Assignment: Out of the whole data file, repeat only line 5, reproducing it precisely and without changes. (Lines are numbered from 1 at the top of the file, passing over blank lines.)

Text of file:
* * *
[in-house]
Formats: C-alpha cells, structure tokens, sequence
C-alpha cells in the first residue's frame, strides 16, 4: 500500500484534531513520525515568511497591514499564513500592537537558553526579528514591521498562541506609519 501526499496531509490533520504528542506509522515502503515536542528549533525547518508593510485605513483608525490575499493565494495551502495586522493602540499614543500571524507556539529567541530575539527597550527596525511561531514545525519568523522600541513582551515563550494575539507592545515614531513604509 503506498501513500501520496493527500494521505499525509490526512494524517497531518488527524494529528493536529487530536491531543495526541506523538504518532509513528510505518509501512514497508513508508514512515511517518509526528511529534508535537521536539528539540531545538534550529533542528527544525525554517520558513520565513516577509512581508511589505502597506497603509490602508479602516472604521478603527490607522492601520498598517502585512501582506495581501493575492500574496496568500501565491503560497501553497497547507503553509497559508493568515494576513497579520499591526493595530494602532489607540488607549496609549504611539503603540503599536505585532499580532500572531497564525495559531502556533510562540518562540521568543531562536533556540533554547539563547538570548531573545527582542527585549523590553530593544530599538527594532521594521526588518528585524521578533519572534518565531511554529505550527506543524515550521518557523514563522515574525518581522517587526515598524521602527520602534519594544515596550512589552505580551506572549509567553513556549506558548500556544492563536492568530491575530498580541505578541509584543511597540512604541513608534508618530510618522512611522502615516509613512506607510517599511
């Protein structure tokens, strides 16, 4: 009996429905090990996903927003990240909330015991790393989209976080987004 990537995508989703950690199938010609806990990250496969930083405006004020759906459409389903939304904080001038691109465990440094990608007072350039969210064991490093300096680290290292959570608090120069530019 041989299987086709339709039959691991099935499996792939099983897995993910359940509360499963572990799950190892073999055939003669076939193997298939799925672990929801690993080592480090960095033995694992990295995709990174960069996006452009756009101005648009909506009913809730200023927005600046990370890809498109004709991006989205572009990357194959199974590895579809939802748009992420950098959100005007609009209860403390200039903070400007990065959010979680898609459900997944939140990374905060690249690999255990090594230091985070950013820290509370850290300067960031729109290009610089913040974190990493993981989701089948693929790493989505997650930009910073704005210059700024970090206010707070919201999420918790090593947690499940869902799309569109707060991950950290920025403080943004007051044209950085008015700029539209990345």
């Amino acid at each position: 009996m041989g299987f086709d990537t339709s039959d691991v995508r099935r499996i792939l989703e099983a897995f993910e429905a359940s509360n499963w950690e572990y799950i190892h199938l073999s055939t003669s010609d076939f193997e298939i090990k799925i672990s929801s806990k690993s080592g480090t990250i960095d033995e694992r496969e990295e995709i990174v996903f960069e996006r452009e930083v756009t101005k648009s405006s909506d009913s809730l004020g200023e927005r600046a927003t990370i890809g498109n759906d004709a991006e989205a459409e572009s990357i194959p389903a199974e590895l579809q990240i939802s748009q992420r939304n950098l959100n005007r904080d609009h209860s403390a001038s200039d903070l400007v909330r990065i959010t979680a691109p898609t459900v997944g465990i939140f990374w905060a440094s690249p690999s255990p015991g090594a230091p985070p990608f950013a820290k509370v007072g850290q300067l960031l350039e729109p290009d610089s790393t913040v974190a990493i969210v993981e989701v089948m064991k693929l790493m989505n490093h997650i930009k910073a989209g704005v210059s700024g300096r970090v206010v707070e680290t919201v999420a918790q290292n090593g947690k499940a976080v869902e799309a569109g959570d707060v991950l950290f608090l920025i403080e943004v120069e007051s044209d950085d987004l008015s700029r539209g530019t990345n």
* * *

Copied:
């Amino acid at each position: 009996m041989g299987f086709d990537t339709s039959d691991v995508r099935r499996i792939l989703e099983a897995f993910e429905a359940s509360n499963w950690e572990y799950i190892h199938l073999s055939t003669s010609d076939f193997e298939i090990k799925i672990s929801s806990k690993s080592g480090t990250i960095d033995e694992r496969e990295e995709i990174v996903f960069e996006r452009e930083v756009t101005k648009s405006s909506d009913s809730l004020g200023e927005r600046a927003t990370i890809g498109n759906d004709a991006e989205a459409e572009s990357i194959p389903a199974e590895l579809q990240i939802s748009q992420r939304n950098l959100n005007r904080d609009h209860s403390a001038s200039d903070l400007v909330r990065i959010t979680a691109p898609t459900v997944g465990i939140f990374w905060a440094s690249p690999s255990p015991g090594a230091p985070p990608f950013a820290k509370v007072g850290q300067l960031l350039e729109p290009d610089s790393t913040v974190a990493i969210v993981e989701v089948m064991k693929l790493m989505n490093h997650i930009k910073a989209g704005v210059s700024g300096r970090v206010v707070e680290t919201v999420a918790q290292n090593g947690k499940a976080v869902e799309a569109g959570d707060v991950l950290f608090l920025i403080e943004v120069e007051s044209d950085d987004l008015s700029r539209g530019t990345n």